And he is like the first Adam, in this respect, that he comes not just to live for himself, the Lord Jesus Christ had no need to live for himself. Certainly no need to die for himself. He sends His Son to be a new representative head of a new people, a new humanity, a saved humanity that he is going to create. And in that sense, there is a parallel between Adam and the Lord Jesus Christ. But the thing is, you see, if this new Adam, if this new man is going to save a new humanity, he needs to act in a totally opposite way from the way in which the first man and the first Adam acted. Not only that, but he's got to do something as it were to pay for, to repair, to make amends for what the first Adam has done. And so although the one sin of the one man brought the whole human race down in condemnation and death, it takes the whole 33 year life of perfect obedience on the part of the second man and the last Adam. And then at the end of that perfect life, that he should offer his perfect person up in our humanity before his father's judgment, and say, as it were, now Father, as I stand before you as the representative of those who have been in Adam, who have shared in that sin and tasted that disaster, let that disaster fall on me. And on the cross of Christ, Jesus, as it were, takes the place of those who are condemned in Adam's sin and their own. Having lived a life of complete perfection, in order that he might do for us what we could never do for ourselves. And that's why the Apostle Paul is so anxious to say, there's a parallel between Adam and Jesus. But there is a complete antithesis also, between Jesus and Adam. Whereas Adam sinned and fell and whereas his one sin brought condemnation, Jesus was obedient throughout the whole course of his life. And as you remember, he says in Philippians chapter two, "he became obedient, even unto death. Even unto the death of the cross”. So that everything that we needed, -- an obedience where Adam had been disobedient, a sacrifice to pay the penalty for the sins of Adam, and for us might be made for us. So that the apostle Paul is able to say wonderfully, there's not only an antithesis a contradiction between what Adam did and what Jesus does. But there is a total difference between the result of what Adam did: condemnation and death; and the result of what our Lord Jesus Christ did the gift of righteousness and life.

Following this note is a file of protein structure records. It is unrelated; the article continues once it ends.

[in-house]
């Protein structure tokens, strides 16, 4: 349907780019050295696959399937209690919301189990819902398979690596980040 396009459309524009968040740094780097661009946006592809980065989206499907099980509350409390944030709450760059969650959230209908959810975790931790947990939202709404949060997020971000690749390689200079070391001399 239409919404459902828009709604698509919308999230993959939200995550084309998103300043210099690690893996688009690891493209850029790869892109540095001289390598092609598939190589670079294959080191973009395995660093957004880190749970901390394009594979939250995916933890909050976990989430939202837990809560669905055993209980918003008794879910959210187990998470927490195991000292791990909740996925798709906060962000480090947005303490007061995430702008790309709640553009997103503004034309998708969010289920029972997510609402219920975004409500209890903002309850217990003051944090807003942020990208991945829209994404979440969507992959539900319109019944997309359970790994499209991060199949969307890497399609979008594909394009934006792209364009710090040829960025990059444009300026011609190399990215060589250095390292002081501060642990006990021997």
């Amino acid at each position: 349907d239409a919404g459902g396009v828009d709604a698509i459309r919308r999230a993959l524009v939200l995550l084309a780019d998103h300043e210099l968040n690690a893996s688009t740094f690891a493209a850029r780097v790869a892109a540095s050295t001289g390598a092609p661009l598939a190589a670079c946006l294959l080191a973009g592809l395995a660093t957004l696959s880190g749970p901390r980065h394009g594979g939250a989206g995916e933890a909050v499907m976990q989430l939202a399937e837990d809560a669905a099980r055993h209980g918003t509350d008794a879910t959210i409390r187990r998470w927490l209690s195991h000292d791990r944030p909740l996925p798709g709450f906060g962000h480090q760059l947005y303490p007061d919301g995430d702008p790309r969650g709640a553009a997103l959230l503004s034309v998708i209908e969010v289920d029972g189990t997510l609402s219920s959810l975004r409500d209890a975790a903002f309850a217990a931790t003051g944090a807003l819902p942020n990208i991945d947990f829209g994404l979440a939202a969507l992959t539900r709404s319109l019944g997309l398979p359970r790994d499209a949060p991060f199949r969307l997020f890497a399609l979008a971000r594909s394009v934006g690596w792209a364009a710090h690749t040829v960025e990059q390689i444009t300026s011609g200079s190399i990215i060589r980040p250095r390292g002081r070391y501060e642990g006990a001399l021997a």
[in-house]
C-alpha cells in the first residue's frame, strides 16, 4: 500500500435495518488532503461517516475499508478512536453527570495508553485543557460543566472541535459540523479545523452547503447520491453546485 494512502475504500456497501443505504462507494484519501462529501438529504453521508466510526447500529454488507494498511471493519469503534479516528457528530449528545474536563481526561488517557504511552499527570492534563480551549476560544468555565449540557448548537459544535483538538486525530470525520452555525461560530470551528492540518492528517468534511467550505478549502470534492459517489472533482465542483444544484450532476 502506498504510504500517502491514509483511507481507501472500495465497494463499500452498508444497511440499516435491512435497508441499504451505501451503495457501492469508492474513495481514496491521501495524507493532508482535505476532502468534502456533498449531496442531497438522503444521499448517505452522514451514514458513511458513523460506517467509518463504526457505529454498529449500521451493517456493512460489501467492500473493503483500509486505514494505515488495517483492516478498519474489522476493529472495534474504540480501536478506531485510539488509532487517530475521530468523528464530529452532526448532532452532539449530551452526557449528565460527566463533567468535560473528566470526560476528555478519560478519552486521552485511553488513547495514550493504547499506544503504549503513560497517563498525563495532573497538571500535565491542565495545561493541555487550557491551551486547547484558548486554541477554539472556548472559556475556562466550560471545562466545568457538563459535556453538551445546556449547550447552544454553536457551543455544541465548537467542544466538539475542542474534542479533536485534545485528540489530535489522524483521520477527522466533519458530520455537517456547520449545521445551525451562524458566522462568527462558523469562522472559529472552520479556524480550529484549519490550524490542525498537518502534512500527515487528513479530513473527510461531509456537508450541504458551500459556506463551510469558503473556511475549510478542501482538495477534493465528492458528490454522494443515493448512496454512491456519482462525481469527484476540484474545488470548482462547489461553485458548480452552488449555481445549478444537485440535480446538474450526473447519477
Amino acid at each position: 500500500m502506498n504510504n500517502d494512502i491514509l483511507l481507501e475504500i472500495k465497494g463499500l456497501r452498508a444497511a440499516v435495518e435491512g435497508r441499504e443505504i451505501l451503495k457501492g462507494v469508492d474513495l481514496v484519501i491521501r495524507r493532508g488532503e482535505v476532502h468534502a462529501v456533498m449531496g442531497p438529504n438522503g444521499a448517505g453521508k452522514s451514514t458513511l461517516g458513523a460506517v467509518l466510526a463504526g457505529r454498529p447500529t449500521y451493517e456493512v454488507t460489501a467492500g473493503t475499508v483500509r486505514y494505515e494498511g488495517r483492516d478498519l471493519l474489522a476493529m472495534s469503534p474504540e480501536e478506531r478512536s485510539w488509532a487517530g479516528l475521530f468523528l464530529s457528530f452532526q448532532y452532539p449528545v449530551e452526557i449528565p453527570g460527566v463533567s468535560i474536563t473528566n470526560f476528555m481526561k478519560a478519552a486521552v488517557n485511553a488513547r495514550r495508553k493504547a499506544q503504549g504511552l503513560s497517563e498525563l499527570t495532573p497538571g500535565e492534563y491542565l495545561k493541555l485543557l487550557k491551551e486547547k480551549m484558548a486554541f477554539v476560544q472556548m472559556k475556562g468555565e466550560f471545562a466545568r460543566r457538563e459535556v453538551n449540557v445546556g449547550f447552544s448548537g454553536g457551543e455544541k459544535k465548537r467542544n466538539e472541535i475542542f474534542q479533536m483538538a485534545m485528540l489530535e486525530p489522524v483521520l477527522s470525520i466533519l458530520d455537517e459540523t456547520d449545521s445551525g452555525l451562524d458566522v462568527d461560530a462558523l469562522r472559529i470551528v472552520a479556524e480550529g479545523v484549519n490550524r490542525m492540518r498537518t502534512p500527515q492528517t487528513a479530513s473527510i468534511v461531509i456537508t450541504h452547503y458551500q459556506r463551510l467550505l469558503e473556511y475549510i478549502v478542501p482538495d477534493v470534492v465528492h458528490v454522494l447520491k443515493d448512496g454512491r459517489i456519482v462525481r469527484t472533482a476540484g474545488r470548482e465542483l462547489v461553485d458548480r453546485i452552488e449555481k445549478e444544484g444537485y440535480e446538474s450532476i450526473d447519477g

And you see what he's saying. He's saying, do you see the big picture? Do you see how tragic the real situation is in the world tonight? It's not just a matter of people doing bad things, and they can repair that. It's that the whole human race has fallen in its father Adam, and is spiritually bankrupt and alienated from God. And doesn't have the capacity to find a way back. And so God has begun again, sending his own Son in the likeness of the flesh of sin, as Paul will later say, and for sin condemning sin in the flesh in order that forgiveness and restoration might be ours.

Have you ever grasped Jesus' double obedience? And do you see why it's so necessary for you? If all Jesus had done in coming into the world was to die for your sins, all he would have given you in salvation, would be the opportunity to go back to the Garden of Eden and try again. But he's done far more than that. He has not only died for the guilt of our sins, He has lived a life of perfect obedience in our place. So that when we sing about being "clothed with his righteousness divine", you understand that that righteousness is not only a perfect righteousness, it's a final, irreversible, righteousness. So that even in this world when you continue to struggle as a Christian who is also a sinner, as Martin Luther used to say, a justified man who is also a sinner. As that reality is part of your life, as Paul will go on to speak about it. What are you going to say when Satan comes to you and says to you, yes, I know Jesus died on the cross. But look at you. You'll never get to heaven, struggling like this. You've still got sin in you. You still fail, you still stumble! And you say to him, yes, but Jesus Christ has not only died on the cross, to pardon my past sin, Jesus Christ has lived a life of perfect obedience. And it is this too that he gives to me, in order that I may be counted righteous, irreversibly righteous in the sight of God. That's why Paul is so thrilled with this gospel. That's why he finds this gospel so liberating. That's why he's so sure that nothing can ever separate him from the love of God in Jesus Christ. Because it's not a half righteousness that he's been given. It's a righteousness that will take him all the way home. And it's a righteousness, that we'll be able to withstand the searing holiness of God that sees through all false righteousness. Because it's the righteousness of the Lord Jesus Christ.